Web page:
Multi-stage XSLT scripts

by Rick Jelliffe

One of the old secrets of text processing used to be using multiple stages: a pipeline so that each stage did something clear and comprehensible. The programming language OmniMark actually built this notion in, first by having a three stage processor (text, SGML, ESIS) then by generalizing these into processes; in OmniMark they were all implemented as efficent co-routines or semi-co-routines.

But I only figured out how to do this in XSLT recently, multiple stages in a single script (not to be confused with multiple passes of the same data, which modes handle, nor with functions). Probably it is obvious to everyone else. It had never really clicked with me that you can store a tree of elements made from parsing the input data in a variable, then use another set of templates to process that, perhaps into another variable. It is not as flexible as OmnIMark still (no validation=no enforced unit test; no processing of unmarked-up text into marked-up text).


Kurt Cagle
2006-08-16 00:13:57
The one thing you need to watch out here with this approach is that XSLT 1.0 does not natively support the notion of intermediate trees. When you create content within a variable, as you are doing above, the content is an XML fragment, not a bonified collection of nodes, and as such the above will likely choke in most transformations.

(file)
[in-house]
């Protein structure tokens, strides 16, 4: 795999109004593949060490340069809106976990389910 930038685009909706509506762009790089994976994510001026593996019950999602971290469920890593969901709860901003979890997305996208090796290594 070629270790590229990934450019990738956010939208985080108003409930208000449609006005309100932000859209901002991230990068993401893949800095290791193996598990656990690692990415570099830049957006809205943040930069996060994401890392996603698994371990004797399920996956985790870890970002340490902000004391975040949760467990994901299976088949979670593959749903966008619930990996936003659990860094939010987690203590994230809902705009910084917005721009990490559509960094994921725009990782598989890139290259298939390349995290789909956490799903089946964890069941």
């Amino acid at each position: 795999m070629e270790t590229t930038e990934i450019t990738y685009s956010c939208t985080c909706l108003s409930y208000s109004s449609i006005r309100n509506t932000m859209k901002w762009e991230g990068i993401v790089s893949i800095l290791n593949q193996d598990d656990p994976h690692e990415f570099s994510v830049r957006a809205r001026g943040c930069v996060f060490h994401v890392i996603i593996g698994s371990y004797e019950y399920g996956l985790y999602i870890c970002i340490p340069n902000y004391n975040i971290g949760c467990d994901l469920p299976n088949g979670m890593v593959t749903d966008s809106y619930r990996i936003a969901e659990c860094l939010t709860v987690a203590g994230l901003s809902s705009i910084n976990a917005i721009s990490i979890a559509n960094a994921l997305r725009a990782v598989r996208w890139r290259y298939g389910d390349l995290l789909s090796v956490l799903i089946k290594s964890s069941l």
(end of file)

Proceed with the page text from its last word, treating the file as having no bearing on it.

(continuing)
Instead, you generally need to rely upon a processor's xx:node-set() function, which converts text and XML fragments into full nodes. Unfortunately, this makes the above somewhat more unwieldy:

<xsl:template match="/">
<variable name="idealXML">
<xsl:apply-templates mode="stage1" />

<variable name="outputXML">
<xsl:apply-templates mode="stage2" select=" xx:node-set($idealXML)/*" />

<xsl:apply-templates mode="stage3" select="xx:node-set($outputXML)/*" />

This is generally not a problem in XSLT 2.0, which eliminates the use of XML Fragments and treats all well formed nodal sets within a variable as template content.

M. David Peterson
2006-08-16 06:53:06
Hey Rick,

As per Kurt's comments, in XSLT 2.0 this becomes a pretty powerful combination.

I'll leave each additional file in a separate comment (past one URI and it forces the need for an approval), but here's an example of an XSLT 2.0 transformation that takes will build out a test suite of sorts, including the .bat file for each test, a master .bat file to run each generated .bat file, and all of the test XML files that increase in node count proportionately, all based on a sequence of nodes contained in a input XML, which is then 'seeded' by another XML file with the settings for the various variables necessary to generate all of the above.

Here's the overall explanation of how it works:

NOTE: I updated things a bit since then (not much... just a few lines, but the update lines make things more efficient), so I will provide a different link to download the zipped archive as a follow-up comment.

M. David Peterson
2006-08-16 06:53:33
XSLT 2.0 file:
M. David Peterson
2006-08-16 06:54:23
Config file for Saxon:

M. David Peterson
2006-08-16 06:54:58
Config file for Saxon.NET:

M. David Peterson
2006-08-16 06:55:34
Same, but for Mono,

M. David Peterson
2006-08-16 06:56:03
Master config file,

M. David Peterson
2006-08-16 06:59:25
2006-08-16 07:37:38
This was really interesting! I have seen XSL pipelines, but it always related to sending node sets to a stylesheet via a parameter. This seems very helpful for larger transformation that have to happen without any help from a programming language.
2006-08-21 07:45:39
I outlined how to do multi-stage processing using EXSLT back in 2002:

No need for XSLT 2.0